by David Bedein
JERUSALEM - The offices of Yad Vashem, the Israeli agency that memorializes the six million Jews murdered by their Nazis and their allies, received an extraordinary and even infuriating proposal recently. The grandson of Rudolf Hoess, the notorious commander of the Auschwitz death camp, offered to sell some of his grandfather’s personal effects to the museum.
The letter to the museum, which was sent several months ago and entitled “Rare objects, Auschwitz, Commander Hoess,” was short and succinct, saying: “These are several objects from the estate of Rudolf Hoess, the commander of Auschwitz: A massive, fireproof box with official insignia - a gift from Henrich Himmler, the commander of the SS, weighing 50 kilograms, a letter opener and folders, slides from Auschwitz that have never been seen publicly, letters from his period of imprisonment in Krakow. I would be very grateful for a brief answer. Sincerely, Reiner Hoess.”
The management of Yad Vashem responded with shock to the proposal and rejected it out of hand. The management of the museum expressed disgust over the desire of the criminal’s relative to profit from Holocaust memorabilia.
A high-ranking official of Yad Vashem said, “Here we must ask: did you murder and profit as well?” (The reference is to 1 Kings 21:19-INT)
However, museum officials told Rudolf Hoess’s grandson, Reiner, that he may donate the original items to the museum in order to commemorate the Nazi horror.
In an interview with Yedioth Ahronoth last night, Mr. Hoess, 44, said the idea of selling the items to Yad Vashem came up following a conversation that he had with a friend, the grandson of Baldur von Schirach, who was the leader of the Nazi youth movement, the Hitler Youth.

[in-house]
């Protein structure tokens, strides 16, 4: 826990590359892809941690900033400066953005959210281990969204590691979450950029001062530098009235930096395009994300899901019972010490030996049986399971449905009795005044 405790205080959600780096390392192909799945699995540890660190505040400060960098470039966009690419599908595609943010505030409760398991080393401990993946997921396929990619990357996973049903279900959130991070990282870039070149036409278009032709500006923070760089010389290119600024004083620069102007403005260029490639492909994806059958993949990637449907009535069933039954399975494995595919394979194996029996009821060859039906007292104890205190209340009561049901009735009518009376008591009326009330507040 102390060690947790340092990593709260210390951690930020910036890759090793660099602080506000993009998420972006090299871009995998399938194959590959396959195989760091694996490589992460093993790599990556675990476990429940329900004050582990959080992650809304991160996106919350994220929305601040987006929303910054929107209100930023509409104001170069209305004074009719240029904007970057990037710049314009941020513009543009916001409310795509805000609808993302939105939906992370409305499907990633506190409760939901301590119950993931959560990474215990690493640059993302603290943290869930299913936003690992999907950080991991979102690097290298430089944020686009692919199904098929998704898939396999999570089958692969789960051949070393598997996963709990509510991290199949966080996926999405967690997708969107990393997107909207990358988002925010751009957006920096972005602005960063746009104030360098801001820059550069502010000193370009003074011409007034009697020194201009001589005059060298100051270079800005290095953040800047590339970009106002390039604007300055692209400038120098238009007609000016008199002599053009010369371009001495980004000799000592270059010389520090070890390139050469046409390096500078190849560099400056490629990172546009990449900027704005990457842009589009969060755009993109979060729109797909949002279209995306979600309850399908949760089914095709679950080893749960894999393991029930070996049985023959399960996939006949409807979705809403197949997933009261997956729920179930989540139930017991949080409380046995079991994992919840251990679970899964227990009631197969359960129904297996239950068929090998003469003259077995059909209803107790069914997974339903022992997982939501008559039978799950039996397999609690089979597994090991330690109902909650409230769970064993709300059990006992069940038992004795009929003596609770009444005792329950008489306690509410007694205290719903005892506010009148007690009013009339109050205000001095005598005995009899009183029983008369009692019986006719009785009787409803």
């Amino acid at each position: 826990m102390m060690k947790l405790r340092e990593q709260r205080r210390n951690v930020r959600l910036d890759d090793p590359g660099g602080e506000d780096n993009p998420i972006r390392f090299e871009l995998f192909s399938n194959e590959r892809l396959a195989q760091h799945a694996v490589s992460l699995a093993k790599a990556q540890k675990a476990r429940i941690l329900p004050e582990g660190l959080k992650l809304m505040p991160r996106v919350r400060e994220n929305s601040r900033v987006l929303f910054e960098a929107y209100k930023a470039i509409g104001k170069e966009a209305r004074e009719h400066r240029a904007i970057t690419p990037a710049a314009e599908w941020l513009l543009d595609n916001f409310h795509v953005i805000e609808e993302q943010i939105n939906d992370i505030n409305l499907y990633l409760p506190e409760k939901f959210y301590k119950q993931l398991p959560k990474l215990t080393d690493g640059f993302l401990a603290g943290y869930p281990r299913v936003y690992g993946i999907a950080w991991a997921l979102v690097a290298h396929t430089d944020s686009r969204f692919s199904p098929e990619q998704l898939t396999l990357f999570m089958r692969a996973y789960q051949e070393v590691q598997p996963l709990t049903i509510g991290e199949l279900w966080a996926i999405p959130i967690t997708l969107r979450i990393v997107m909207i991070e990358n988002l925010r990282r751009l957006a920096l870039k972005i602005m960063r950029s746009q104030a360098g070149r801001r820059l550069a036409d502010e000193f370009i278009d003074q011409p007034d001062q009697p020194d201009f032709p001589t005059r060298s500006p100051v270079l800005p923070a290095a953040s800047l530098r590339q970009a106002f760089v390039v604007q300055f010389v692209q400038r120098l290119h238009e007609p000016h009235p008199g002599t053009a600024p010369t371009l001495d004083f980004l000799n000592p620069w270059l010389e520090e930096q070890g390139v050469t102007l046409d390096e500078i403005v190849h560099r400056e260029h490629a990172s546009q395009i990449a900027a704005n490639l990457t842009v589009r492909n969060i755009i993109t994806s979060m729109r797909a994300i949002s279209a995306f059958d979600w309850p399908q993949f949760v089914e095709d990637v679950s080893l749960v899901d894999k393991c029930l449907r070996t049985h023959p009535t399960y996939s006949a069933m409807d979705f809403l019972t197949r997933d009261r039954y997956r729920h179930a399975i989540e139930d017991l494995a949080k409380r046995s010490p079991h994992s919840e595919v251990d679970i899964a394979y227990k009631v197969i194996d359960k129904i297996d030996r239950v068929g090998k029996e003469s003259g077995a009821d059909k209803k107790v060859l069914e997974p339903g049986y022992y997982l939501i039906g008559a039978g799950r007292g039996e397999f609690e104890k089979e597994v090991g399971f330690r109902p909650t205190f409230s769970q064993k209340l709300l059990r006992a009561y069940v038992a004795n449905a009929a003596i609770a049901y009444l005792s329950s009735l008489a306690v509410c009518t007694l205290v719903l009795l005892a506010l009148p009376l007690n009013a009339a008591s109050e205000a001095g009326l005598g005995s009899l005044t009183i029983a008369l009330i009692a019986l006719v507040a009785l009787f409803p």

“These items were in the family’s possession,” Hoess said in a telephone conversation.
“We knew about them, people outside the family knew about them for a long time as well. Quite a few organizations wanted to buy them from us, including well-known media such as Der Spiegel and the Axel Springer publishing company. In the wake of Mr. von Schirach’s recommendation, I thought that it would be appropriate to sell the items to Yad Vashem. I do not want these items to get into the wrong hands.”
We asked Mr. Hoess: “Would you be willing to donate the items to Yad Vashem?”
He answered, “That is a good question. I can’t make a decision like that on my own. My tendency is to agree to donate the items, but I will need to consult the rest of the family. We want the items to go to a museum that deals with history.”
View the original article in the Philadelphia Bulletin